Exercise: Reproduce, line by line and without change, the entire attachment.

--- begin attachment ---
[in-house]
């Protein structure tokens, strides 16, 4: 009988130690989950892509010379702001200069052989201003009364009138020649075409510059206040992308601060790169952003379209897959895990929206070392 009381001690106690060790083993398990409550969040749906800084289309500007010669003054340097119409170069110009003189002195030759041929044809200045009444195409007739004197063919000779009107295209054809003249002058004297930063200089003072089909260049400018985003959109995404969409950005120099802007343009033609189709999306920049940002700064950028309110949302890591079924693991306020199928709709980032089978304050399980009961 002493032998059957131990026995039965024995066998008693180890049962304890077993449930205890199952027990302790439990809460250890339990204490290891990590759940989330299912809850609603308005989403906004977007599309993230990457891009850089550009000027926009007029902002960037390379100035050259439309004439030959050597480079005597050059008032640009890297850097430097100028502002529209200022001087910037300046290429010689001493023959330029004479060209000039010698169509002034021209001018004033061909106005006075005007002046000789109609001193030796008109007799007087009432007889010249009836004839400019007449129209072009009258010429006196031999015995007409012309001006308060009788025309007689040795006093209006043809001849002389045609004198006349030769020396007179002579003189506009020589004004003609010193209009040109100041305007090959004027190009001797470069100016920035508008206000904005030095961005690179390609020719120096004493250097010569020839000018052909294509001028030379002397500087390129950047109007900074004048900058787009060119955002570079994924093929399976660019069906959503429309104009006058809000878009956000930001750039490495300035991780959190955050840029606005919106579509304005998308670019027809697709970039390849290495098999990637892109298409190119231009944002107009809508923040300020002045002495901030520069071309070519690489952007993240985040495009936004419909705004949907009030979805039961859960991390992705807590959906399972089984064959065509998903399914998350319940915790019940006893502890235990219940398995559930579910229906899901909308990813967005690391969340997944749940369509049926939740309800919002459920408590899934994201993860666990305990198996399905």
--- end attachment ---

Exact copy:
[in-house]
């Protein structure tokens, strides 16, 4: 009988130690989950892509010379702001200069052989201003009364009138020649075409510059206040992308601060790169952003379209897959895990929206070392 009381001690106690060790083993398990409550969040749906800084289309500007010669003054340097119409170069110009003189002195030759041929044809200045009444195409007739004197063919000779009107295209054809003249002058004297930063200089003072089909260049400018985003959109995404969409950005120099802007343009033609189709999306920049940002700064950028309110949302890591079924693991306020199928709709980032089978304050399980009961 002493032998059957131990026995039965024995066998008693180890049962304890077993449930205890199952027990302790439990809460250890339990204490290891990590759940989330299912809850609603308005989403906004977007599309993230990457891009850089550009000027926009007029902002960037390379100035050259439309004439030959050597480079005597050059008032640009890297850097430097100028502002529209200022001087910037300046290429010689001493023959330029004479060209000039010698169509002034021209001018004033061909106005006075005007002046000789109609001193030796008109007799007087009432007889010249009836004839400019007449129209072009009258010429006196031999015995007409012309001006308060009788025309007689040795006093209006043809001849002389045609004198006349030769020396007179002579003189506009020589004004003609010193209009040109100041305007090959004027190009001797470069100016920035508008206000904005030095961005690179390609020719120096004493250097010569020839000018052909294509001028030379002397500087390129950047109007900074004048900058787009060119955002570079994924093929399976660019069906959503429309104009006058809000878009956000930001750039490495300035991780959190955050840029606005919106579509304005998308670019027809697709970039390849290495098999990637892109298409190119231009944002107009809508923040300020002045002495901030520069071309070519690489952007993240985040495009936004419909705004949907009030979805039961859960991390992705807590959906399972089984064959065509998903399914998350319940915790019940006893502890235990219940398995559930579910229906899901909308990813967005690391969340997944749940369509049926939740309800919002459920408590899934994201993860666990305990198996399905």